Net Positive: a new way of doing business.
20 May 2014
‘Net positive’ means putting more back into the environment or community than a company takes out. With a new report providing a road map to help businesses engage with the concept, we’ve identified 5 steps you can take to get there.
A Net Positive approach – where businesses demonstrate an overall positive societal or environmental impact in key areas of business operations – goes much beyond corporate social responsibility. It focuses on business benefits, including competitive advantage and supply chain security, to allow a business to move into a leadership space by creating innovative products and services. The concept resonates with one of SBN’s transformation areas – Restorative – which looks at how businesses can add value rather than simply neutralising environmental impacts.
A new report, “Net Positive: a new way of doing business”, by our partner Forum for the Future, the Climate Group and WWF-UK, provides a framework to guide the development of a Net Positive strategy.
Based on the report, here are five things we’ve identified that you can do to start moving your business to a net positive one:
1. As a starting point, a business needs to look at the most significant aspects of its supply chain.
To be net positive, a business must understand where the biggest impacts can be made and where crucial areas for success are; and what needs to be prioritised.
2. You need to measure it to manage it: metrics must be set in place to measure positive impacts.
Your business can measure positive impacts such as the amount of waste generated/diverted or energy saved, by using a tool like the Get Sust Challenge, SBN’s sustainability benchmarking tool, to find out where you can improve across 11 key areas. To report on progress, your business must first establish a benchmark, and then show your stakeholders and customers where you have improved. A commitment to Net Positive principles moves your business into a leadership space, sending a clear message that you take sustainability seriously.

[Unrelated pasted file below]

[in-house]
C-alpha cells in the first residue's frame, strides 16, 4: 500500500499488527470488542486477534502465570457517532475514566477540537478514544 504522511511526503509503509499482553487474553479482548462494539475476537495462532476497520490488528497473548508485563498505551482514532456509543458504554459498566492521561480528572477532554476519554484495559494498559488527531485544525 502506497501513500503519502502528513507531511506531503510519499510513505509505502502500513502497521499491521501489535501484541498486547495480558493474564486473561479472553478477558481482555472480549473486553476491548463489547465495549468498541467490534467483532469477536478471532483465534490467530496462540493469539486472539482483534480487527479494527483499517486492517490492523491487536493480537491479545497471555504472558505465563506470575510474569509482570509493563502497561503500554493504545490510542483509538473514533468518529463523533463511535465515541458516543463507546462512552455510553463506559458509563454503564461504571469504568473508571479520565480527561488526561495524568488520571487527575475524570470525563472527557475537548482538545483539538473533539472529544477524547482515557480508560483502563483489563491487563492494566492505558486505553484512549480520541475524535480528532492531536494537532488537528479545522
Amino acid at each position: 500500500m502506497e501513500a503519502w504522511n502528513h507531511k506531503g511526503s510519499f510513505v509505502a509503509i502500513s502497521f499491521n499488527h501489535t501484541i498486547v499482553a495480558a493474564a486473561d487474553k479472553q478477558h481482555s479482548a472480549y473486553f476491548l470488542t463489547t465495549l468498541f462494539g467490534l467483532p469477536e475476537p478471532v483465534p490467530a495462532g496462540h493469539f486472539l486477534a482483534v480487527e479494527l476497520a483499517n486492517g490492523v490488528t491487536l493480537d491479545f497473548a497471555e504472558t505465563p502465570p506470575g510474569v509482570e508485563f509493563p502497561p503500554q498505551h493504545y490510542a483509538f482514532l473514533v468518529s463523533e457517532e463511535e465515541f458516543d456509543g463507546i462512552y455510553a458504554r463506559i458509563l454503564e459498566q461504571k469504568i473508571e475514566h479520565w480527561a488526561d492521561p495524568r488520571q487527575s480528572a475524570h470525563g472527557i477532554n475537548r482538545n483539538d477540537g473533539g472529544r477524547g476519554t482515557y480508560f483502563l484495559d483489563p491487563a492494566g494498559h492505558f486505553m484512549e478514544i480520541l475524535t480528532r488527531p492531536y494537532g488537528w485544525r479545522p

3. Make a big shift: look beyond your operations to the ‘bigger picture’.
Take a whole systems approach and work with supply chains, customers, private, public and not for profit sectors to create reductions in negative impact, while increasing positive impacts. By adopting an inclusive approach, you are ensuring affected communities are involved in the process of creating positive social and/or environmental impacts.
Get involved in SBN’s work on helping organisations to understand how to embed social value into their business model and operations if you’d like to start on this journey.
4. Look at your value chain to identify new opportunities, while discovering which investments, products and markets are not fit for the future.
A Net Positive business takes a holistic view, looking to the future to create innovative new products, services, business opportunities and sectors, thus creating competitive advantage and increased commercial returns.
5. These dramatic shifts cannot be delivered by a Sustainability Manager alone.
To have a net positive business, net positive principles must be integrated throughout core business functions.
Adopting a Net Positive approach helps to create organisational resilience and success in the long term, while delivering business benefits in the short term. If you’d like some advice on how to advance your business to net positive, get in touch.
To read “Net Positive: a new way of doing business”, click here.